‘All I can say,” said Keith Elder, executive director of the Tulsa Symphony Orchestra, “is ‘Wow!’”
Elder said this while looking out over the 900 or so people who had gathered Saturday in the Tulsa PAC’s Chapman Music Hall for the orchestra’s first concert of the 2021-2022 season.
Opening night is always a momentous occasion, but after the months of disruption resulting from the COVID-19 pandemic, the once-commonplace notion of an orchestra performing in front of an audience in a concert hall Saturday took on the air of a triumph.
Which, not coincidentally, was how the orchestra had branded Saturday’s concert, which featured pianist Garrick Ohlsson and guest conductor Bramwell Tovey.
Elder thanked the crowd for its support and patience over the past 18 or so months, especially its positive response to the orchestra’s efforts “to be creative and find ways of bringing music to our community.”
And while these creative efforts had their charms, none could ever quite replicate the true concert experience, that unique intimacy that comes from hearing excellent musicians perform great music in a place designed to present those performances in the best possible way.
For example, in no other place could one have the sensation Ohlsson created in his performance of Beethoven’s Piano Concerto No. 5, as he performed extended, rapid-fire phrases at either end of the keyboard during the piece’s first movement, with the acoustics making it sound almost as if two separate and distinct instruments were playing.
Ohlsson’s performance of this piece was nigh unto flawless. When forceful power was needed, Ohlsson supplied it without bombast. When the music called for delicacy and restraint, Ohlsson’s phrasing and intonation were imbued with grace and passion — his work in the lushly melodic second movement was particularly entrancing.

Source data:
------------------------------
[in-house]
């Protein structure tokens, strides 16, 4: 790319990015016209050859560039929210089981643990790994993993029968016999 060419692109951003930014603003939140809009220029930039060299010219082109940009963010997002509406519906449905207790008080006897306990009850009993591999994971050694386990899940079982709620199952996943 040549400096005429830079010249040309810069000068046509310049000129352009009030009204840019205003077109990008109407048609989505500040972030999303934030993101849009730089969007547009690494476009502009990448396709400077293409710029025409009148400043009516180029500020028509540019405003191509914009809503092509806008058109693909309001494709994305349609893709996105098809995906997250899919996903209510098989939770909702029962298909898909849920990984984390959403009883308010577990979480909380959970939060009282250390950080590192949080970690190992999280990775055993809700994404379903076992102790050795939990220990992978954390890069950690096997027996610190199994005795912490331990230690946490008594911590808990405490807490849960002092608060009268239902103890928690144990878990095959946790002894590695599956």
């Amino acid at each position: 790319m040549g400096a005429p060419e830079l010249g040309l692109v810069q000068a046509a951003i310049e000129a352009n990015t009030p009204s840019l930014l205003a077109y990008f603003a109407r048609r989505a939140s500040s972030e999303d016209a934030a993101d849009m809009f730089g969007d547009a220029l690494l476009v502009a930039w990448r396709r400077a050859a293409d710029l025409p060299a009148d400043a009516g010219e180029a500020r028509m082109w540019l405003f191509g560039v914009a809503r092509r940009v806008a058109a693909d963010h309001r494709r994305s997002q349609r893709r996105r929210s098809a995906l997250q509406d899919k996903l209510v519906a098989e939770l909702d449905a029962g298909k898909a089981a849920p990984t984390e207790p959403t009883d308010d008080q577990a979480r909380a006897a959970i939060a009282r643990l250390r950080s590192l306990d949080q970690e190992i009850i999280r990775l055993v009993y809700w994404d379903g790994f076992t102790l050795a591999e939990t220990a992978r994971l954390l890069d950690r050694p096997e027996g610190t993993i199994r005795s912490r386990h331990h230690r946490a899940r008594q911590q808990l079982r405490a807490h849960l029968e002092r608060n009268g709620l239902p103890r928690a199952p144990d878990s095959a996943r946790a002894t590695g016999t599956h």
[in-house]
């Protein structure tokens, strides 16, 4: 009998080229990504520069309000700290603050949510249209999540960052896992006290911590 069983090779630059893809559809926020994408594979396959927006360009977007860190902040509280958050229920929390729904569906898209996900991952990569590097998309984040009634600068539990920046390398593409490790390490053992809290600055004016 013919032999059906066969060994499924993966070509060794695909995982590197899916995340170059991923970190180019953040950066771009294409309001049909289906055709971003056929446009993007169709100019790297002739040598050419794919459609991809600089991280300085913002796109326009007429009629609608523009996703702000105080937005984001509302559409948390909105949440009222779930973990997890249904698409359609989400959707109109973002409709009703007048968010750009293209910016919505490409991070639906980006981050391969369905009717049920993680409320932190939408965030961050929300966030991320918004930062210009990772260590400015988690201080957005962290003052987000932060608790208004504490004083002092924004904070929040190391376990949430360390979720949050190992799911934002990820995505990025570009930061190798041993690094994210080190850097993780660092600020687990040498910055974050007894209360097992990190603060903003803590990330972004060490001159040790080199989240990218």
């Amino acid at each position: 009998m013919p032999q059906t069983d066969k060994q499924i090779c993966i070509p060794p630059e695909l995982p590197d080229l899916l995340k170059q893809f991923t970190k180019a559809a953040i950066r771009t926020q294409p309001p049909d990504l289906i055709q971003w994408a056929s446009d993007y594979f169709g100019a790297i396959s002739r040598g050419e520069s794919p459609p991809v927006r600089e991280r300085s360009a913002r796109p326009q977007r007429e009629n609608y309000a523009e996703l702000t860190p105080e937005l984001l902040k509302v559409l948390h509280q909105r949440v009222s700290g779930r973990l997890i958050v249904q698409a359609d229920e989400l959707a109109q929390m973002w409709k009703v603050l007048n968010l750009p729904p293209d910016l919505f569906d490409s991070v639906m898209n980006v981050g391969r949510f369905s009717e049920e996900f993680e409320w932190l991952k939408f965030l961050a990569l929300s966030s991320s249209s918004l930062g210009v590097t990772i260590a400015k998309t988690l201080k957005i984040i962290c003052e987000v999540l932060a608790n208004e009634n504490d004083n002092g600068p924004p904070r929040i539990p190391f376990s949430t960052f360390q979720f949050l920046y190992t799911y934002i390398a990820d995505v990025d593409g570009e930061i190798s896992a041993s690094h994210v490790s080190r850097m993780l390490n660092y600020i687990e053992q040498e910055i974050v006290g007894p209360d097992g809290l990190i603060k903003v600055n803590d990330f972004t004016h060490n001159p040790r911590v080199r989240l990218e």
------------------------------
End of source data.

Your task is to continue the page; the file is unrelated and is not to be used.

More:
Tovey, making his Tulsa debut, guided the Tulsa Symphony in a finely calibrated performance, maintaining a perfect balance between ensemble and soloist, like a supportive friend that understands one’s ever-changing moods.
In response to the audience’s standing ovation, Ohlsson returned to give an intense performance of Rachmaninoff’s Prelude in C-sharp Minor, Op. 3, No. 2.
Tovey, who proved himself as adept as a raconteur as conductor, opened the evening by leading the orchestra in three relatively short pieces. One was a rarity: the Ballade for Orchestra by Samuel Coleridge-Taylor, a British composer of mixed ancestry whose once-popular music is enjoying a renaissance. It was a complex, intriguing work, full of energy and drama.
Liszt’s symphonic poem, “Les Preludes,” Tovey described as a musical journey through love, war and pastoral ease leading to a confrontation with destiny. Usually such a trek ends in inevitable tragedy, yet the symphony’s performance under Tovey’s direction emphasized Liszt’s idea that what triumphs in this confrontation is life itself.
Opening the concert was the “Festive Overture” by Shostakovich, written to celebrate the death of Soviet dictator Josef Stalin, whose displeasure the composer had weathered many times in his career. The Overture is a joyous piece, but as played by the Tulsa Symphony, that joy took on an almost giddy quality, as if the players themselves could not believe that, after 18 long months, they were once again where they belonged, doing what they love to do.
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